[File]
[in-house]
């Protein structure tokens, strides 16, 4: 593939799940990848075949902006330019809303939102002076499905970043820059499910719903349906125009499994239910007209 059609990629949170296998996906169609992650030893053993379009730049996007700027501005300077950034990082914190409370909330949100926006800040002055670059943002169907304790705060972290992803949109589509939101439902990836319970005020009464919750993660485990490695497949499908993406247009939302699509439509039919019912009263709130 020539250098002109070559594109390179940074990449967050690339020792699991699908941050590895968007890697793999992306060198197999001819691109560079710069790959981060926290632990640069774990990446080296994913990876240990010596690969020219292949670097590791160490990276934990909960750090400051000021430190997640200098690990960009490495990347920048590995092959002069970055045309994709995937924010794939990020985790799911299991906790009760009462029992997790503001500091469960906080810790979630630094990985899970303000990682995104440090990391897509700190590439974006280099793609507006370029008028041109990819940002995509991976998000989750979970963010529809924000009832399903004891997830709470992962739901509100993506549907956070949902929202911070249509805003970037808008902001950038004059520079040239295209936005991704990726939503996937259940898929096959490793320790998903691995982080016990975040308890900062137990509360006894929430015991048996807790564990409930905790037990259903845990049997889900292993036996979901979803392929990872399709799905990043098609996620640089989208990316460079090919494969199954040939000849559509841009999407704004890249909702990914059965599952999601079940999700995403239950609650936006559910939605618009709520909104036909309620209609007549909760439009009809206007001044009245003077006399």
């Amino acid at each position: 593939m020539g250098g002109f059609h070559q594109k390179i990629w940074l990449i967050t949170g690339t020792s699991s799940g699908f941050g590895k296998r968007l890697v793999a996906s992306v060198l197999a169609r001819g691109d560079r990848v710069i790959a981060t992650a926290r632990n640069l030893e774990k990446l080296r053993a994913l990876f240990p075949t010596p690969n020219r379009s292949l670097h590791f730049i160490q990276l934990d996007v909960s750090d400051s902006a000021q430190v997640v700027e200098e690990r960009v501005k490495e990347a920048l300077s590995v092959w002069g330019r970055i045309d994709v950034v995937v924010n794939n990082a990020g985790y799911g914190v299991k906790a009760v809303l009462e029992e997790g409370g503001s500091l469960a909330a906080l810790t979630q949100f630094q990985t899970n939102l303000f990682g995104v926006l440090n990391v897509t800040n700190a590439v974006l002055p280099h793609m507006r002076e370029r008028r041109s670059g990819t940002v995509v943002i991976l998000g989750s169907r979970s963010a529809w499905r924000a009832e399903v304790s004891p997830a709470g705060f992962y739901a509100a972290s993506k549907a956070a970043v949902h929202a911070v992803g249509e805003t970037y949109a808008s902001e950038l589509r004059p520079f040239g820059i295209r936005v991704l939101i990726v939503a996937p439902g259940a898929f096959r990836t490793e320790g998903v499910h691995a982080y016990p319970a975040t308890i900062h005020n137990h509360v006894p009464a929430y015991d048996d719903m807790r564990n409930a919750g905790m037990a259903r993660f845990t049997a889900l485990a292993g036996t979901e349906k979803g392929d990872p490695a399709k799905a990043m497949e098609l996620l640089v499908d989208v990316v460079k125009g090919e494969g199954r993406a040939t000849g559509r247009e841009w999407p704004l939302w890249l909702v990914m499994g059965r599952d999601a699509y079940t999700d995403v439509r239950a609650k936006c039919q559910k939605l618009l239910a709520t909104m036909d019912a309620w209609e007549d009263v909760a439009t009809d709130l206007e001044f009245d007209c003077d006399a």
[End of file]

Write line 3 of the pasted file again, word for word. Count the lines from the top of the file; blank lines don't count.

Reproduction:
């Amino acid at each position: 593939m020539g250098g002109f059609h070559q594109k390179i990629w940074l990449i967050t949170g690339t020792s699991s799940g699908f941050g590895k296998r968007l890697v793999a996906s992306v060198l197999a169609r001819g691109d560079r990848v710069i790959a981060t992650a926290r632990n640069l030893e774990k990446l080296r053993a994913l990876f240990p075949t010596p690969n020219r379009s292949l670097h590791f730049i160490q990276l934990d996007v909960s750090d400051s902006a000021q430190v997640v700027e200098e690990r960009v501005k490495e990347a920048l300077s590995v092959w002069g330019r970055i045309d994709v950034v995937v924010n794939n990082a990020g985790y799911g914190v299991k906790a009760v809303l009462e029992e997790g409370g503001s500091l469960a909330a906080l810790t979630q949100f630094q990985t899970n939102l303000f990682g995104v926006l440090n990391v897509t800040n700190a590439v974006l002055p280099h793609m507006r002076e370029r008028r041109s670059g990819t940002v995509v943002i991976l998000g989750s169907r979970s963010a529809w499905r924000a009832e399903v304790s004891p997830a709470g705060f992962y739901a509100a972290s993506k549907a956070a970043v949902h929202a911070v992803g249509e805003t970037y949109a808008s902001e950038l589509r004059p520079f040239g820059i295209r936005v991704l939101i990726v939503a996937p439902g259940a898929f096959r990836t490793e320790g998903v499910h691995a982080y016990p319970a975040t308890i900062h005020n137990h509360v006894p009464a929430y015991d048996d719903m807790r564990n409930a919750g905790m037990a259903r993660f845990t049997a889900l485990a292993g036996t979901e349906k979803g392929d990872p490695a399709k799905a990043m497949e098609l996620l640089v499908d989208v990316v460079k125009g090919e494969g199954r993406a040939t000849g559509r247009e841009w999407p704004l939302w890249l909702v990914m499994g059965r599952d999601a699509y079940t999700d995403v439509r239950a609650k936006c039919q559910k939605l618009l239910a709520t909104m036909d019912a309620w209609e007549d009263v909760a439009t009809d709130l206007e001044f009245d007209c003077d006399a």